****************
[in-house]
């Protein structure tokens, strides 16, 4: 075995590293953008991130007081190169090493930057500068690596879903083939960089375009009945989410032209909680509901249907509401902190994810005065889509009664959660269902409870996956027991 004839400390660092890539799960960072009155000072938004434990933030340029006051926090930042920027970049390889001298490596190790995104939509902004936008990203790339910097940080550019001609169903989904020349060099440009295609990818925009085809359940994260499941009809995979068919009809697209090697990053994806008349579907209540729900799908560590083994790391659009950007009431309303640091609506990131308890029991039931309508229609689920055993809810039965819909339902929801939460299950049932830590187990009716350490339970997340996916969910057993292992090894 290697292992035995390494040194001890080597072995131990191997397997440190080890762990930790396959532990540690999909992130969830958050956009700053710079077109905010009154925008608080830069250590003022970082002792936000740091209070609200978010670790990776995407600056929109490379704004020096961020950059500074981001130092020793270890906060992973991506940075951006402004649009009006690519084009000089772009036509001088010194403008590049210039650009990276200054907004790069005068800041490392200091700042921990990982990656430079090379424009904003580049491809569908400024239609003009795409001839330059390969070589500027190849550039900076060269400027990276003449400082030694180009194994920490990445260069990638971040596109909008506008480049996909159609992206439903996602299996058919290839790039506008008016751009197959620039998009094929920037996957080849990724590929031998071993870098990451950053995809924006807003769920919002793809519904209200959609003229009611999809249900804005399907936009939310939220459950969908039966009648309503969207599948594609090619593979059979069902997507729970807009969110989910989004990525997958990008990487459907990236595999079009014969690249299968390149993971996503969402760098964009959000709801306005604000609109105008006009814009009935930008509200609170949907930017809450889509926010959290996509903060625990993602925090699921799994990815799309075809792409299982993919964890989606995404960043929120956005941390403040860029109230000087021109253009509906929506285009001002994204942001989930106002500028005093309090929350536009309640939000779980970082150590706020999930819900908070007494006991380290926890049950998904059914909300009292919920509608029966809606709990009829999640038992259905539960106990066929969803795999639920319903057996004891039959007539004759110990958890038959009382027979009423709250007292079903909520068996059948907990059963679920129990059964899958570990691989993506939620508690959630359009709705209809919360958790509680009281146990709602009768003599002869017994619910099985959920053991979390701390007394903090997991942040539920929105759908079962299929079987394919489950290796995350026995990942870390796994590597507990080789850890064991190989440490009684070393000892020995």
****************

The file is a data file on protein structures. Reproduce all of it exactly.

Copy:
[in-house]
């Protein structure tokens, strides 16, 4: 075995590293953008991130007081190169090493930057500068690596879903083939960089375009009945989410032209909680509901249907509401902190994810005065889509009664959660269902409870996956027991 004839400390660092890539799960960072009155000072938004434990933030340029006051926090930042920027970049390889001298490596190790995104939509902004936008990203790339910097940080550019001609169903989904020349060099440009295609990818925009085809359940994260499941009809995979068919009809697209090697990053994806008349579907209540729900799908560590083994790391659009950007009431309303640091609506990131308890029991039931309508229609689920055993809810039965819909339902929801939460299950049932830590187990009716350490339970997340996916969910057993292992090894 290697292992035995390494040194001890080597072995131990191997397997440190080890762990930790396959532990540690999909992130969830958050956009700053710079077109905010009154925008608080830069250590003022970082002792936000740091209070609200978010670790990776995407600056929109490379704004020096961020950059500074981001130092020793270890906060992973991506940075951006402004649009009006690519084009000089772009036509001088010194403008590049210039650009990276200054907004790069005068800041490392200091700042921990990982990656430079090379424009904003580049491809569908400024239609003009795409001839330059390969070589500027190849550039900076060269400027990276003449400082030694180009194994920490990445260069990638971040596109909008506008480049996909159609992206439903996602299996058919290839790039506008008016751009197959620039998009094929920037996957080849990724590929031998071993870098990451950053995809924006807003769920919002793809519904209200959609003229009611999809249900804005399907936009939310939220459950969908039966009648309503969207599948594609090619593979059979069902997507729970807009969110989910989004990525997958990008990487459907990236595999079009014969690249299968390149993971996503969402760098964009959000709801306005604000609109105008006009814009009935930008509200609170949907930017809450889509926010959290996509903060625990993602925090699921799994990815799309075809792409299982993919964890989606995404960043929120956005941390403040860029109230000087021109253009509906929506285009001002994204942001989930106002500028005093309090929350536009309640939000779980970082150590706020999930819900908070007494006991380290926890049950998904059914909300009292919920509608029966809606709990009829999640038992259905539960106990066929969803795999639920319903057996004891039959007539004759110990958890038959009382027979009423709250007292079903909520068996059948907990059963679920129990059964899958570990691989993506939620508690959630359009709705209809919360958790509680009281146990709602009768003599002869017994619910099985959920053991979390701390007394903090997991942040539920929105759908079962299929079987394919489950290796995350026995990942870390796994590597507990080789850890064991190989440490009684070393000892020995």